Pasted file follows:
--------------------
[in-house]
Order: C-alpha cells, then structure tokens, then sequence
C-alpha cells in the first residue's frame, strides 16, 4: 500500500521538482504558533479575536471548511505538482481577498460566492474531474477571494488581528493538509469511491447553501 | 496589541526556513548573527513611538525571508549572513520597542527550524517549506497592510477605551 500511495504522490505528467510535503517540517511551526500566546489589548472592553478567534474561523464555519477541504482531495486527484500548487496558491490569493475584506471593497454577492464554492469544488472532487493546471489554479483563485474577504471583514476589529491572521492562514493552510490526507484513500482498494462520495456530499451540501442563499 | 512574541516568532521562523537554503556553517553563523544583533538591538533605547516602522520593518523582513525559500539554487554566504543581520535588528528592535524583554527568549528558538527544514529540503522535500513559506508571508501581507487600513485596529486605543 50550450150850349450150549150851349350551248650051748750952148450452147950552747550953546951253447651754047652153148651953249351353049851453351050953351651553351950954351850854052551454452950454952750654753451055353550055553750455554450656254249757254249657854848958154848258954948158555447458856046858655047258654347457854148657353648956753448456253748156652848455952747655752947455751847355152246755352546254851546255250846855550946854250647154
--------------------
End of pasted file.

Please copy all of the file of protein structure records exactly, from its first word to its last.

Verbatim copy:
[in-house]
Order: C-alpha cells, then structure tokens, then sequence
C-alpha cells in the first residue's frame, strides 16, 4: 500500500521538482504558533479575536471548511505538482481577498460566492474531474477571494488581528493538509469511491447553501 | 496589541526556513548573527513611538525571508549572513520597542527550524517549506497592510477605551 500511495504522490505528467510535503517540517511551526500566546489589548472592553478567534474561523464555519477541504482531495486527484500548487496558491490569493475584506471593497454577492464554492469544488472532487493546471489554479483563485474577504471583514476589529491572521492562514493552510490526507484513500482498494462520495456530499451540501442563499 | 512574541516568532521562523537554503556553517553563523544583533538591538533605547516602522520593518523582513525559500539554487554566504543581520535588528528592535524583554527568549528558538527544514529540503522535500513559506508571508501581507487600513485596529486605543 50550450150850349450150549150851349350551248650051748750952148450452147950552747550953546951253447651754047652153148651953249351353049851453351050953351651553351950954351850854052551454452950454952750654753451055353550055553750455554450656254249757254249657854848958154848258954948158555447458856046858655047258654347457854148657353648956753448456253748156652848455952747655752947455751847355152246755352546254851546255250846855550946854250647154